• Take action. A few simple measures like washing your hands throughout the day and using a tissue to touch your face with your hands can help reduce your chances of getting the flu. Try to avoid contact with anyone who shows any signs of a cold or flu. If you think you have the flu stay home for at least 24 hours after your fever is gone (except to receive medical care).
  • Use antiviral drugs. Call your doctor once you develop symptoms of the flu. A physician can prescribe an antiviral drug which can help alleviate the severity of the flu and possibly avoid a hospital stay. These drugs work best when they are stated within 48 hours of getting sick. Antiviral medications are especially important for high-risk individuals like older adults.

https://www.cdc.gov/flu/takingcare.htm

Disclaimer

All content provided on this blog is for informational purposes only about senior living topics. The information provided on this blog is accurate and true to the best of our knowledge but there may be errors, omissions, or mistakes. Assisted Living Made Simple makes no representations as to the accuracy or completeness of any information on this site or information found by following any link on this site. The staff at Assisted Living Made Simple are not medical, psychological, legal, or tax professionals. Seek advice from a professional regarding your specific situation.


Why Use Assisted Living Made Simple?

Do you worry about an aging loved one/s? Do you want the BEST care available for them?

If this sounds like something you want/need, PLEASE give Assisted Living Made Simple a call today!

We offer the following services, just to name a few:

  • Personalized tours to facilities with our senior care advisors
  • Walking families through the health-care system
  • Assessing medical, financial, emotional, and social needs
  • Assistance procuring VA benefits
  • Alzheimer’s support groups
  • Out of State family representation with our senior advisors

We are here SOLELY for our community’s seniors and their care by providing a complete senior resource center.

Complimentary Service – 386-847-2322

Holiday Blues

The holidays can trigger sadness, loneliness, and depression in many adults, especially seniors. It’s not generally the holiday itself; rather, it is often a variety of things surrounding the events between Thanksgiving and New Year’s Day that contribute to the holiday blues. The holidays not only remind them of loved ones they lost but also of another chapter closing in their own lives.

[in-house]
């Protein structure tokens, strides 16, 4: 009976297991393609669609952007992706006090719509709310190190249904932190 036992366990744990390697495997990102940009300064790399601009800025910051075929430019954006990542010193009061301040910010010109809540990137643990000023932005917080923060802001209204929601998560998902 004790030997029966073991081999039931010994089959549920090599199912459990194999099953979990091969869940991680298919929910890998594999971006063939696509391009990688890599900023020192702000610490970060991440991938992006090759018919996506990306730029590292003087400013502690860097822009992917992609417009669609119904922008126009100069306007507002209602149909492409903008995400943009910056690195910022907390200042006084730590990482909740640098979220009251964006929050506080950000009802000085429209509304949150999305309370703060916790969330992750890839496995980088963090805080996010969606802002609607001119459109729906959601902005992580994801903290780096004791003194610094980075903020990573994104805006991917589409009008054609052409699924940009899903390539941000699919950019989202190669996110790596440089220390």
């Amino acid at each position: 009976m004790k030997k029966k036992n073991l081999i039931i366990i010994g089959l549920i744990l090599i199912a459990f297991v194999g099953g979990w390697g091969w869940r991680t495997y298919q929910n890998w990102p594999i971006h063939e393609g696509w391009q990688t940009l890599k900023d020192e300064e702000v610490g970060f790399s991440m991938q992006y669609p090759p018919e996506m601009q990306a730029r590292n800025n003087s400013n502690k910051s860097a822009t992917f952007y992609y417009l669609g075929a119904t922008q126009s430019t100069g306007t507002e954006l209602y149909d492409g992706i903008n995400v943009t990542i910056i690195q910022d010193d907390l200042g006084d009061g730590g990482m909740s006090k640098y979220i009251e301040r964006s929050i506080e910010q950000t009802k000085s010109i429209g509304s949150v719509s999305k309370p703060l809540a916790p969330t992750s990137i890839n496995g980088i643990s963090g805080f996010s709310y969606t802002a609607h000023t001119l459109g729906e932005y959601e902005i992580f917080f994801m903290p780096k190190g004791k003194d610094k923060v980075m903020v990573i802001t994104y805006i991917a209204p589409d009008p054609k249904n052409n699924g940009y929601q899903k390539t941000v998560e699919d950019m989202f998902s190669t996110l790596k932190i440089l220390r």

Loneliness during the holidays is intensified for seniors who are alone with no family or friends who live nearby. The holidays can be stressful for most adults; it is more so for seniors who may not have the health, energy, or means to enjoy all the festivities.

Signs of Depression in Seniors

The good news is that holiday blues is temporary and usually subsides after the start of the New Year. However, if you see any persistent symptoms in an elderly parent, this could be a sign of depression. According to the National Institute on Aging, depression is a common problem among older adults. Symptoms of ongoing depression include:

• Persistent sad, anxious, or empty mood;
• Loss of interest or pleasure in hobbies and activities;
• Feelings of hopelessness, pessimism;
• Feelings of guilt, worthlessness, helplessness;
• Decreased energy, fatigue, being slowed down;
• Difficulty concentrating, remembering, making decisions;
• Difficulty sleeping, early morning awakening, or oversleeping;
• Loss of appetite or weight changes;
• Thoughts of death or suicide, suicide attempts;
• Restlessness or irritability;
• Aches or pains, headaches, cramps, or digestive problems without an apparent physical cause and that does not go away even with treatment.

It is important to note that suicidal thoughts or actions should never be ignored and the following measures should be taken:

• Call your doctor.
• Call 911 for emergency services.
• Go to the nearest hospital emergency room.
• Call the toll-free, 24-hour hotline of the National Suicide Prevention Lifeline at 1-800-273-TALK (1-800-273-8255); TTY: 1-800-799-4TTY (4889) to speak with a trained counselor at a suicide crisis center nearest you.

How to Help Seniors Cope with the Holiday Blues

• Include elderly loved ones in your holiday plans. Offer to provide transportation to and from an event, but also respect their need to relax. Let seniors know what the holiday plans are and let them decide what they would like to attend.
• Go out. It’s critical for seniors to leave the house and enjoy some fresh air every day, if possible. Take a senior out for lunch, a cup of coffee, or simply a ride in the car. Getting out of the house is a   great mood lifter!
• Talk to them. It is crucial for the elderly to share their thoughts about what they are feeling around the holidays. Give them a chance to express their thoughts and feelings. They will feel better, and their spirits will be lifted.

https://www.nia.nih.gov/health/depression-and-older-adults

Disclaimer
All content provided on this blog is for informational purposes only. Speak to your physician or mental health provider for medical advice. Call the advocates at Assisted Living Made Simple for more information on senior resources in your area.